Alleged Indian Intelligence Operations Abroad Stir Tensions with Western Allies

US and Australian media reports on alleged overseas operations by Indian “intelligence officials” have caught New Delhi off-guard, stirring disquiet within the establishment. Sources suggest a perceived “concerted pushback” from key Western strategic allies. According to the Australian Broadcasting Corporation (ABC), Indian operatives were expelled from Australia for attempting to pilfer sensitive defense and airport security information, along with classified data on trade relationships. The Australian and the Sydney Morning Herald confirmed the expulsion of two Indian “spies.”

The ABC highlighted a foreign “nest of spies” dismantled by the Australian Security Intelligence Organisation (ASIO) in 2020, alleging surveillance on Indian expatriates and forging close ties with current and former politicians. The Washington Post, a day prior, identified an Indian intelligence official implicated in a plot to assassinate pro-Khalistan Sikh separatist Gurpatwant Singh Pannun, seeking connections with senior Indian intelligence and security figures.

Randhir Jaiswal, spokesperson for the Ministry of External Affairs, denounced The Washington Post’s report, labeling it as containing “unwarranted and unsubstantiated imputations” on a serious matter. He referenced an ongoing high-level investigation addressing security concerns shared by the US government regarding organized crime and terrorism networks.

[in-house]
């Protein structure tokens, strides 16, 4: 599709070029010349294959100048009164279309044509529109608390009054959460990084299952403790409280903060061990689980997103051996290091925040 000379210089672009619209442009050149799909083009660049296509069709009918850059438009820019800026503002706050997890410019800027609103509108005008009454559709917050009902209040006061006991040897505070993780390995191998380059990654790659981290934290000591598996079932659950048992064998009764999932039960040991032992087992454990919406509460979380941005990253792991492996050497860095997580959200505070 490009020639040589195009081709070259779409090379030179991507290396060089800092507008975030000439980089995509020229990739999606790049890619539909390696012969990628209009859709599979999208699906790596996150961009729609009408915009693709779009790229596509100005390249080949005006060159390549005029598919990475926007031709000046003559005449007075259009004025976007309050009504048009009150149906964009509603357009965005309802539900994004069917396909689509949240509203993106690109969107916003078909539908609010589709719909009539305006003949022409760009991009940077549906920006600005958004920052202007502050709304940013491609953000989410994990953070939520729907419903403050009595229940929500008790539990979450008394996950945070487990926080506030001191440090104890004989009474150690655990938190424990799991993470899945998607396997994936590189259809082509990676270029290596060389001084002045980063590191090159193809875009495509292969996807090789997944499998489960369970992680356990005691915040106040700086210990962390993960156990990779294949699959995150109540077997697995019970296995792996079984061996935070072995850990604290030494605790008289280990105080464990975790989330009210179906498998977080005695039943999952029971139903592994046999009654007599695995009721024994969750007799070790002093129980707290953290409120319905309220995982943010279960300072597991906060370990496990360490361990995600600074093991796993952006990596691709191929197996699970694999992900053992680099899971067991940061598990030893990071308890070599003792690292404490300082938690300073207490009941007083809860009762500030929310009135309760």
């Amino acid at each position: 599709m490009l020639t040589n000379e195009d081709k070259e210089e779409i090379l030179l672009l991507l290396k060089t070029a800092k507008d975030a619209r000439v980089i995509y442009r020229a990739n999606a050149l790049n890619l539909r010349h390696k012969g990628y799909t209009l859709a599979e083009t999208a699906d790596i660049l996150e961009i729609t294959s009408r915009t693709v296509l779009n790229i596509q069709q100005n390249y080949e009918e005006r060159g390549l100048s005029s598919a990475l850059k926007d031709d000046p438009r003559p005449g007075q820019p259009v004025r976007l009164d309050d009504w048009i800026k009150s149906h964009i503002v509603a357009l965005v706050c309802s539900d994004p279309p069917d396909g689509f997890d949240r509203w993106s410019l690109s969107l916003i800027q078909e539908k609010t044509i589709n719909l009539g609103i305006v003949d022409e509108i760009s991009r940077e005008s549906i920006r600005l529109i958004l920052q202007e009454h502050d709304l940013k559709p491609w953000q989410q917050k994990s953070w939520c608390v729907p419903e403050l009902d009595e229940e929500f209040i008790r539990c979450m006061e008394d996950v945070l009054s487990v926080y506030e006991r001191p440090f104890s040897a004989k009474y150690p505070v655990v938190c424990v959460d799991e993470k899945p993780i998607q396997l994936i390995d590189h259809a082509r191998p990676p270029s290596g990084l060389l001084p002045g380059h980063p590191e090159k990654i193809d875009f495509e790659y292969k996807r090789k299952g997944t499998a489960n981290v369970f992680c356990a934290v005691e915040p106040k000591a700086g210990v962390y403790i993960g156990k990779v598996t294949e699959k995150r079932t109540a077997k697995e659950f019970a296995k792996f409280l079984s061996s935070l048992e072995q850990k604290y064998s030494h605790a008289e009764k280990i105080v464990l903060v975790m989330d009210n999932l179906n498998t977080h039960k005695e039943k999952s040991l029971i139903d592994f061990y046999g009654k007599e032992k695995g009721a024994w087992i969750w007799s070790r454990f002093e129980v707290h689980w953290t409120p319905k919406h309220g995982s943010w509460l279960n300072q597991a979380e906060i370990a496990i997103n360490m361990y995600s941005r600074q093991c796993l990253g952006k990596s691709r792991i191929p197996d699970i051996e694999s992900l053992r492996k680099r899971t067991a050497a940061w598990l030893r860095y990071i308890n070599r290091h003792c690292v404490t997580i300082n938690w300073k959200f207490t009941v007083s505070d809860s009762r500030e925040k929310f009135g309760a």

ABC disclosed that ASIO Director-General Mike Burgess had hinted at the spy network during his 2021 annual threat assessment, without divulging the country involved. Burgess reportedly detailed how the spies recruited an Australian government security clearance holder with access to sensitive defense technology information. The Indian government has yet to respond to ABC’s revelations, given the lack of official endorsement from the Australian government.

When questioned about allegations linking the Indian government to the “nest of spies,” Australian Foreign Minister Penny Wong refrained from commenting on intelligence matters but emphasized democratic principles and the resilience of Australian democracy against foreign interference. Sources indicate a shared sentiment in South Block and North Block, housing the Ministries of External and Home Affairs, that Western agencies aim to establish boundaries with India, a key Quad grouping partner.

The timing, amidst a heated election season in India, bolsters New Delhi’s belief that Western partners prefer a more “sensitive” approach from the next government regarding overseas operations, particularly in certain countries.